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Young migrant workers depict both vulnerability and resilience toward negative health outcomes.A deeper understanding of their needs provides healthcare providers the opportunities to help increase their positive health and well-being.This cross-sectional study examined alcohol use in documented young Myanmar migrants working in Thailand and the factors associated with alcohol consumption.Cooper’s Four-factor Model of Drinking Motives and the Transactional Model of Stress and Coping were used as guiding frameworks.The participants were186young migrant workers from migrant communities in a coastal province near Bangkok,Thailand.Interviews were used for data collection using demographic questionnaire and standardized measures of alcohol use, acculturative stress, depressive symptoms and self-esteem.Data analysis included descriptive statistics and logistic regression.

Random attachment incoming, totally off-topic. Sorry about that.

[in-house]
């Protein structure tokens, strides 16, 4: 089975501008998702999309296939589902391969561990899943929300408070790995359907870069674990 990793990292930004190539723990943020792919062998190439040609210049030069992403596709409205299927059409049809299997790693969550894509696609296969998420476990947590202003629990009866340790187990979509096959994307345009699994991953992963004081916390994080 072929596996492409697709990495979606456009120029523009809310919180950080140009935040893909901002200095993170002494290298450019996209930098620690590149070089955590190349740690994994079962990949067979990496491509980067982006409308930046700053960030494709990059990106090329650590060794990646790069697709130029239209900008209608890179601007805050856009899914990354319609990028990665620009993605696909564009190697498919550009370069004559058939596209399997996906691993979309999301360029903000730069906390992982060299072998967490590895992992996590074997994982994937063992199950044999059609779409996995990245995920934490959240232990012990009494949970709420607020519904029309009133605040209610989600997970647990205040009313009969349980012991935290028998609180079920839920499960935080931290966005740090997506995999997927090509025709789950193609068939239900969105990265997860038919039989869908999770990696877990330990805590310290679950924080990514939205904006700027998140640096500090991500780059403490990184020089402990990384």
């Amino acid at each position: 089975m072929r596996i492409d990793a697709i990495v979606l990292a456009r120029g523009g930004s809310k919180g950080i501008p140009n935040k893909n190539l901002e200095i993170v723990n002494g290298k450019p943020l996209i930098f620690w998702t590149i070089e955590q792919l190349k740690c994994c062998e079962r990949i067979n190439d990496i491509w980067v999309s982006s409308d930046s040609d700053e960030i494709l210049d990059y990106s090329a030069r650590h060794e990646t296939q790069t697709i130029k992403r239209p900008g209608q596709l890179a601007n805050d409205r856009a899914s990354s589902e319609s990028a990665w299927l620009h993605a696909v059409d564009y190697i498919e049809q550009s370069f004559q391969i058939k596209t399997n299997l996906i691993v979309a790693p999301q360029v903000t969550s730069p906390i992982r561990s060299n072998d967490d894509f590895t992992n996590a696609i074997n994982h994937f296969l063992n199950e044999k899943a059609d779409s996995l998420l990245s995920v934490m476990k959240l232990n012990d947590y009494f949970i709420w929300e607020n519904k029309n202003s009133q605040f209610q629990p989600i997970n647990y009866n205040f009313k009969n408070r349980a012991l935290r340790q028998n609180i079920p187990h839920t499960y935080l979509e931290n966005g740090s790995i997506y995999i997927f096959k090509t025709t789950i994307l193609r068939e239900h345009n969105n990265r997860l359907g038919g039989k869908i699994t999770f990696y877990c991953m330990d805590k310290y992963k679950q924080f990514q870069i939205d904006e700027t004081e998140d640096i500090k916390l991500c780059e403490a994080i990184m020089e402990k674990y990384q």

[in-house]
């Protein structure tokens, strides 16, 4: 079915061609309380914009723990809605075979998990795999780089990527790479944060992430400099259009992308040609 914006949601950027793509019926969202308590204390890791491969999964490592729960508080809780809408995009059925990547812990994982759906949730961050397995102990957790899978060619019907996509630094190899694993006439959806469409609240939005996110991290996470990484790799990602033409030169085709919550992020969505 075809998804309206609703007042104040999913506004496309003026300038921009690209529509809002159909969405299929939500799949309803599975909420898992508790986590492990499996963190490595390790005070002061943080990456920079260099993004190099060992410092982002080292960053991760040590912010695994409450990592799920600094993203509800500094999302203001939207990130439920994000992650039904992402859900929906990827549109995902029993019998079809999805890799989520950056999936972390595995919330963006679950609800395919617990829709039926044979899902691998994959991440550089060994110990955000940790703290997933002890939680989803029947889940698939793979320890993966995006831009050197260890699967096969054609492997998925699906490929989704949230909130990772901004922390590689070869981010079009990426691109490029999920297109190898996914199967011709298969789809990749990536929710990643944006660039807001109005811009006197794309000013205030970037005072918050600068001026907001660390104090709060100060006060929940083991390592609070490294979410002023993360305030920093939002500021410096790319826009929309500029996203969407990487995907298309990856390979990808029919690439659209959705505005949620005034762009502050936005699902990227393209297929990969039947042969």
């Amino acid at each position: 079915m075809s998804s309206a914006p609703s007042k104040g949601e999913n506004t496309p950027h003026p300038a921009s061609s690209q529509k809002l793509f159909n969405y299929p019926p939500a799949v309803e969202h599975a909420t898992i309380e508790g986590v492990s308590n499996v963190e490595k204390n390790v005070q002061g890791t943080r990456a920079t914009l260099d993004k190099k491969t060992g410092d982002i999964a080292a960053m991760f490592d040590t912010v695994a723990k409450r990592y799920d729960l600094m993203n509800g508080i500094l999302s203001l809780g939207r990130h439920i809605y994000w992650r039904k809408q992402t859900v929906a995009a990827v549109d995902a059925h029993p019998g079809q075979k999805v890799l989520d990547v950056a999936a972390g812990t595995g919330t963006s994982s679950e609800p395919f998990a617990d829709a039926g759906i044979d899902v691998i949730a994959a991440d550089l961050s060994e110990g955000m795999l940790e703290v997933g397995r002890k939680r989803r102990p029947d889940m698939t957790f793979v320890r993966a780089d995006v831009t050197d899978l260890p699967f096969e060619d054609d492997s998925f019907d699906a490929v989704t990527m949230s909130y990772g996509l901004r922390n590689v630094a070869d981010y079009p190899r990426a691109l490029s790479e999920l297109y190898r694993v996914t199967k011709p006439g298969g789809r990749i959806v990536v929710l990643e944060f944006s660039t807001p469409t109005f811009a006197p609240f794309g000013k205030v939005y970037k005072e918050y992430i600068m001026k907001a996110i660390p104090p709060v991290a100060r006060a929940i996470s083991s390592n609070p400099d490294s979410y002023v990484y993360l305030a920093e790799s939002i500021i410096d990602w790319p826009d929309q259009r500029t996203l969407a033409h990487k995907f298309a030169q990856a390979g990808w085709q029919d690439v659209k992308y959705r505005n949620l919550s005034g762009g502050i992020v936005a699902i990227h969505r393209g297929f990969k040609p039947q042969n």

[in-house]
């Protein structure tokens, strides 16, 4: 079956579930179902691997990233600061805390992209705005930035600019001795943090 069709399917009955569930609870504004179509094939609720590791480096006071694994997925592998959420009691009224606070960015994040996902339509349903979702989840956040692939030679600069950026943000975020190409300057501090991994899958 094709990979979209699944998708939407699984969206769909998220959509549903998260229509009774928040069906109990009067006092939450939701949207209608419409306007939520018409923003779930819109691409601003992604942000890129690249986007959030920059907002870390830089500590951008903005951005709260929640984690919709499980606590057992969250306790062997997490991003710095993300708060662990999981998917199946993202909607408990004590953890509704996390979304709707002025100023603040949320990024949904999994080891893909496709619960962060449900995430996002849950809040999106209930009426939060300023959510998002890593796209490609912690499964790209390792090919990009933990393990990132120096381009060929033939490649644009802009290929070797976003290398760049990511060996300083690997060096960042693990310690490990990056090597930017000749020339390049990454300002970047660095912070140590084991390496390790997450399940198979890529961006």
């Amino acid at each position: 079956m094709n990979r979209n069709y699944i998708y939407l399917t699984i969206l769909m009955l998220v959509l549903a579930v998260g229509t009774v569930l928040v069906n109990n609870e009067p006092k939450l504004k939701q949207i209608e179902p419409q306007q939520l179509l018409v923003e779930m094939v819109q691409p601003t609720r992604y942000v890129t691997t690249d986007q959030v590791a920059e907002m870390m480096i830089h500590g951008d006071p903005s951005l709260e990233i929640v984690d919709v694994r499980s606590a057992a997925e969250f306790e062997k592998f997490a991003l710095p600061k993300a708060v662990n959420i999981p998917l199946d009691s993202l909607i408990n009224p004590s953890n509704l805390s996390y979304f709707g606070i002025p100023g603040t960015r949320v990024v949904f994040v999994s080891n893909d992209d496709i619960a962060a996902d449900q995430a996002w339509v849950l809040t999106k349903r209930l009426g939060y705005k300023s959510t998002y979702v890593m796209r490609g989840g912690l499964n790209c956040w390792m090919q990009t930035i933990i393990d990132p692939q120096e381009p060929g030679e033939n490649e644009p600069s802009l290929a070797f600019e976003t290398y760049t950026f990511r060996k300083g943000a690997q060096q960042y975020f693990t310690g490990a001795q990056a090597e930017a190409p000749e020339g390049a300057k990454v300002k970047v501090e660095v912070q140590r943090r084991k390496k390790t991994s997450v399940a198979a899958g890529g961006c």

Results indicated that participants perceived themselves as having positive self-esteem,not currently experiencing discrimination or acculturative stress,and motivated to consume alcohol mainly for positive social interaction rather than for coping or enhancement of positive affect.Almost two thirds of participants reported consuming at least 1 alcoholic drink in the past 12 months.However,92.5% of those were classified as low risk drinkers.Gender,length of stay, and drinking history predicted alcohol use.Our findings add further evidence that the significant differences across studies regarding migrants working in Thailand arise from differences in age, types of work, region in Thailand, registration status, length of stay, peer and community supports.As such, public health policies and programs and health services provided by community nurses related to alcohol use need to be tailored to specific regions within the country and to specific populations of migrant workers based on information from local empirical studies.
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